APPLICATIONS, TECHNOLOGY | June 1, 2009

Need for More User Control with Mashups

One of the main reasons why I migrated my blogs to WordPress is to be more independent technically. I wish to be able to add features using plugins without needing the help of a programmer. For the most part, it works fine.

But as many other bloggers, I often wish to mix and match plugins in a different way. This is where I hit a wall. I hit a few walls so far. Some are due to the fact that I run a design blog where the visual aspect is quite important. At other times, I wish to bring a feature to the next level.

Mashup Sites

Today’s blogs are mashups. WordPress blogs are the king of mashups. Plugins are developed by a bunch of programmers of different skill levels. The ideal plugin gives control to the user with parameters. One size fits all does not work to bring the ultimate experience to your community.

To understand my point, let’s look at the mashup of P2 theme with Twitter Tools. Two teams developed the 2 projects. I decided to put them together to create my Live blog. I used these 2 tools as an example but the same hold true for most Web 2.0 tools that you put together.

The Situation

Like I mentioned yesterday on my At Home blog, I created Kim Vallee Live to publish quick posts, without photos and to live blog when I go to conferences. The P2 theme interface provides a Twitter-style interface without limiting my comment to 140 characters, which provides the right framework for what I want.

One feature of the Twitter Tools plugin is to automatically publish a tweet by shortening the message I entered in Kim Vallee Live. But the way it is done right now does not add value to my readers. See for yourself, why I do not like the current result:

current situation: meaningless prefix for my usage and too short tweet

Twitter Tools automatically adds “New blog post:” in front of the tweet. Even if technically, each entry I published in P2 is a post, there are not from a user viewpoint. My programmer changed the plugin to put #kvlive instead. If the maker of Twitter Tools had better thought about usability, they could have add one more parameter to their long list of options so I can fill the text of the prefix. If I do not wish to add a prefix, I would leave blank the text box.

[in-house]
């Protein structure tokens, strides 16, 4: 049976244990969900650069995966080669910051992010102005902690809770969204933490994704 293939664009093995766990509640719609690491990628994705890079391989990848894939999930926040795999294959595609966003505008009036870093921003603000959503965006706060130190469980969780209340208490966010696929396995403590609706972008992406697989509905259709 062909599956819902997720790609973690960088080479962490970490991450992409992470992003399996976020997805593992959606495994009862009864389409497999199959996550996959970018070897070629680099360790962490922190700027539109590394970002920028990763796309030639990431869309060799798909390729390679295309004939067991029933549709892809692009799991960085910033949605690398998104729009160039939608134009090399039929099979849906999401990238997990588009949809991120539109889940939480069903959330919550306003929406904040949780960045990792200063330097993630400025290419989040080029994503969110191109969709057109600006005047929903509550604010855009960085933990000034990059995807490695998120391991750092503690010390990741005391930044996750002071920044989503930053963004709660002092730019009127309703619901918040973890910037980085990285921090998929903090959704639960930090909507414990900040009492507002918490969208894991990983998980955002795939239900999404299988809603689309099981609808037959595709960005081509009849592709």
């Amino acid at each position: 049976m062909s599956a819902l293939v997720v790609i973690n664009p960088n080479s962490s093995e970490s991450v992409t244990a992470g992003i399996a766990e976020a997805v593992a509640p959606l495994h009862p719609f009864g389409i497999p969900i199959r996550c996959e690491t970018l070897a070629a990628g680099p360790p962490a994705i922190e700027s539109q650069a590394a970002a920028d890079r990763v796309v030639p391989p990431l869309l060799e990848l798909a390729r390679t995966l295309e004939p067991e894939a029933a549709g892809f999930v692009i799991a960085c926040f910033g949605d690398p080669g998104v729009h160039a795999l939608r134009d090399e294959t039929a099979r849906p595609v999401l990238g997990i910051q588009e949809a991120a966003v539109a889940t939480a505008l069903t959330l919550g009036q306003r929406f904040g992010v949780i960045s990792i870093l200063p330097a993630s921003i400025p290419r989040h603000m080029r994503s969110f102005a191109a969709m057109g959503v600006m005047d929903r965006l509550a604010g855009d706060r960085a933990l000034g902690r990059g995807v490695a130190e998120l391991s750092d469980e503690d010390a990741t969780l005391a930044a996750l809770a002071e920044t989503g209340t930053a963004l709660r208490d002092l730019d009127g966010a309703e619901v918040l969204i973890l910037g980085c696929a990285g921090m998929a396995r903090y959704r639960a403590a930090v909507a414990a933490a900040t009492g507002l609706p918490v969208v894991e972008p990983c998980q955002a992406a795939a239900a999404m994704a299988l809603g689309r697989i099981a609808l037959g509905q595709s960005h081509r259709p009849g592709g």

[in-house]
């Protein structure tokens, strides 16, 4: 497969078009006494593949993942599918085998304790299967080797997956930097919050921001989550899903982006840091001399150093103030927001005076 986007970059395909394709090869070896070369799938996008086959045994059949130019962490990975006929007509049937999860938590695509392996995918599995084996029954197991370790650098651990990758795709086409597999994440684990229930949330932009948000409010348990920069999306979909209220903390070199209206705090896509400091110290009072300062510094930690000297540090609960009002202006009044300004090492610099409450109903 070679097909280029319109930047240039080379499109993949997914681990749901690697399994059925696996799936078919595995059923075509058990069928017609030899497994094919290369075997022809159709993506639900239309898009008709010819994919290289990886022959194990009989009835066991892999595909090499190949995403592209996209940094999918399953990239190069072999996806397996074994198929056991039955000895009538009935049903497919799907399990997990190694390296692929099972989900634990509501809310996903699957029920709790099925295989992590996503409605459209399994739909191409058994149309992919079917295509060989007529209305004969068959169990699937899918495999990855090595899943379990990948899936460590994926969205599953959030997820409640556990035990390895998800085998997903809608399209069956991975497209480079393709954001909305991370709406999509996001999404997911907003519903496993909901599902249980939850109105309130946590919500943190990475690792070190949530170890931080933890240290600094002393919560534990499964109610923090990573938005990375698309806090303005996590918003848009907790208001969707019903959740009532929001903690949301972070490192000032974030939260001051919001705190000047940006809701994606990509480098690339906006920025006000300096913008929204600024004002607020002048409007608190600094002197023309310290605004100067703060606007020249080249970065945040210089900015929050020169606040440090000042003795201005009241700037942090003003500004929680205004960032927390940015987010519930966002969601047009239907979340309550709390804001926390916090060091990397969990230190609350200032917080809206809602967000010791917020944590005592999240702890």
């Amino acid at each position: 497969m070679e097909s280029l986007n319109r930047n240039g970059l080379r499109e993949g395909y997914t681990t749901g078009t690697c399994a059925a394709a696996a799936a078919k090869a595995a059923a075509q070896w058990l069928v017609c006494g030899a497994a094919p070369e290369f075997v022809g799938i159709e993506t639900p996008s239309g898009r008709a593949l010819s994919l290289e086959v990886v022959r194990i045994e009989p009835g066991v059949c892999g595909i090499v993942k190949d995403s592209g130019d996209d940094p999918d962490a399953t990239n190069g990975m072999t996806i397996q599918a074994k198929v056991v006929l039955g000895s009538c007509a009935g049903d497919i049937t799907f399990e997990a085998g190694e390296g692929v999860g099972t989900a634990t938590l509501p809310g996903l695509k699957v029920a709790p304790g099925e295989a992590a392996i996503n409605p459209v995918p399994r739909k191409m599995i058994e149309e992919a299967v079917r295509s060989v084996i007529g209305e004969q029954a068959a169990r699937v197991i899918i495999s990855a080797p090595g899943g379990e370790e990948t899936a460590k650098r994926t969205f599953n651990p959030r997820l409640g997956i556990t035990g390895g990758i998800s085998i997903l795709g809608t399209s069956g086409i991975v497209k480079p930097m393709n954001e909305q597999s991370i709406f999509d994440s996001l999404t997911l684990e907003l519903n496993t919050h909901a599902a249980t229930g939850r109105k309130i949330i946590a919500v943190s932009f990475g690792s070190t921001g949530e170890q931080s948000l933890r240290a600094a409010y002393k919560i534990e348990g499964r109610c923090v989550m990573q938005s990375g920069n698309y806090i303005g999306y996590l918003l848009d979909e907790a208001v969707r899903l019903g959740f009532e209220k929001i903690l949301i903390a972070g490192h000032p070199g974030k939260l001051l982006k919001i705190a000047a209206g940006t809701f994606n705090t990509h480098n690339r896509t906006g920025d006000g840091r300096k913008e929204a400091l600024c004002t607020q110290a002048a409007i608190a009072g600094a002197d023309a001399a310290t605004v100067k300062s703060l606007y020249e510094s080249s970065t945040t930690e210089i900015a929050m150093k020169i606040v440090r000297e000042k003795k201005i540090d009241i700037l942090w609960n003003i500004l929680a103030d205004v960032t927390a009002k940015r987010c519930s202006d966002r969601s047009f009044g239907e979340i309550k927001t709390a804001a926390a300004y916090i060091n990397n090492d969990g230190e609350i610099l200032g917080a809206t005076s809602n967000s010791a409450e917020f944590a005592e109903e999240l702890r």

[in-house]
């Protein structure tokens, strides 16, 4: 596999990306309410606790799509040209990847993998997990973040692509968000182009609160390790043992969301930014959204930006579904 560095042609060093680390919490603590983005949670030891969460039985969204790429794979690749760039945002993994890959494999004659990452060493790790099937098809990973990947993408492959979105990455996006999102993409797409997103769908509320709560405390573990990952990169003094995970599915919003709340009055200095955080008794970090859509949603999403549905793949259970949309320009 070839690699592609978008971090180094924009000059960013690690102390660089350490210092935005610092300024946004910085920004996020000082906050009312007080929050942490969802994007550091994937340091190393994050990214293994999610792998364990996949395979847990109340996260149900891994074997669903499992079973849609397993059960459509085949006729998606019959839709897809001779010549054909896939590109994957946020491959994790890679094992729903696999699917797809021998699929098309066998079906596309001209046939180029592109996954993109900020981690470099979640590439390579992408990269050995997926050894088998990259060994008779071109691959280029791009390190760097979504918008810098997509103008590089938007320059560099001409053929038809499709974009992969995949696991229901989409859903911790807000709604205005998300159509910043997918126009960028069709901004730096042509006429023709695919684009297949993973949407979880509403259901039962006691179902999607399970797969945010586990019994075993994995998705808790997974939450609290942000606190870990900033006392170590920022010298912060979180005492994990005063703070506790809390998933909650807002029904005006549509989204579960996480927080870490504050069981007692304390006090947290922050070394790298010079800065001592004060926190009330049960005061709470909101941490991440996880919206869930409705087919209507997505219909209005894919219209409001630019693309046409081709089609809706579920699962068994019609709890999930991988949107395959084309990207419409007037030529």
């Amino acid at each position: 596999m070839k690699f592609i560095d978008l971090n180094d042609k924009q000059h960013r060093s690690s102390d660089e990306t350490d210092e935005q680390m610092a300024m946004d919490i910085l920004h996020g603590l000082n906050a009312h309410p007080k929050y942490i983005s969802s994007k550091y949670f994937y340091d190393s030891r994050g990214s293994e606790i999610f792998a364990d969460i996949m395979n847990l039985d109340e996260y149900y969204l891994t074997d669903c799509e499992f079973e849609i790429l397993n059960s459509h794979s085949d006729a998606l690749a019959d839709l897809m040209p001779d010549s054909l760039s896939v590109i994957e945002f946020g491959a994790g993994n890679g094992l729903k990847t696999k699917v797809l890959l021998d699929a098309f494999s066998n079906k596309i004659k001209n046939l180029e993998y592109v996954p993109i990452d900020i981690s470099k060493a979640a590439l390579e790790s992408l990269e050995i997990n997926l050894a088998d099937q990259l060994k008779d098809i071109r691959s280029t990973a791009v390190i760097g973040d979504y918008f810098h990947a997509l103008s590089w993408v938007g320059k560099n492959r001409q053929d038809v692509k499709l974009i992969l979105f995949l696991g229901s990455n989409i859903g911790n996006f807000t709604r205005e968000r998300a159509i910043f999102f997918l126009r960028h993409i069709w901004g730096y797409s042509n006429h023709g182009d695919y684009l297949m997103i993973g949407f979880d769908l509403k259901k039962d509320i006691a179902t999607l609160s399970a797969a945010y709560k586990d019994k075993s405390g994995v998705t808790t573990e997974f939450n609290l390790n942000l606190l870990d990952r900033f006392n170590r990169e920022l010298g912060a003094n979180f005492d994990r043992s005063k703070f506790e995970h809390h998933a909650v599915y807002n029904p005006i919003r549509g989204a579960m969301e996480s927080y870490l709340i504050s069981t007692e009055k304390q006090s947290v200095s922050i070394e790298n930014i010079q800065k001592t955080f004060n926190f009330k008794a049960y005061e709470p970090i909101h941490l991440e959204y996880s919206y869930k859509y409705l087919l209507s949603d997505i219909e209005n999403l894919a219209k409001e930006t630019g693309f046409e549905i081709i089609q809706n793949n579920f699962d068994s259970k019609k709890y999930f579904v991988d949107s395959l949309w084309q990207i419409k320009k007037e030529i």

The other problem is that the tweet message is too short to be meaningful for my followers. What happened is that the Twitter Tools plugin used the post title as the content for the tweet. The P2 theme stored the first 40 characters as the post title. The maker of the P2 theme did not anticipated that it could be a problem since this WordPress theme was designed to show Twitter-style posts.

One lesson I learned from years of experience in software development is that users will always find new ways to use your applications. As more and more non-technical people are embracing social media and running different types of blogs, it puts more pressure on developers of mashup tools to give more control to the users.

Custom-Made Solution

I defined with Jerome of Paradivision (we own Paradivision) the ultimate automatic tweet generator for Kim Vallee Live. We still have to implement it. Until then, I disabled the automatic tweet feature. When it is done, Jerome and I will share with you what we did.

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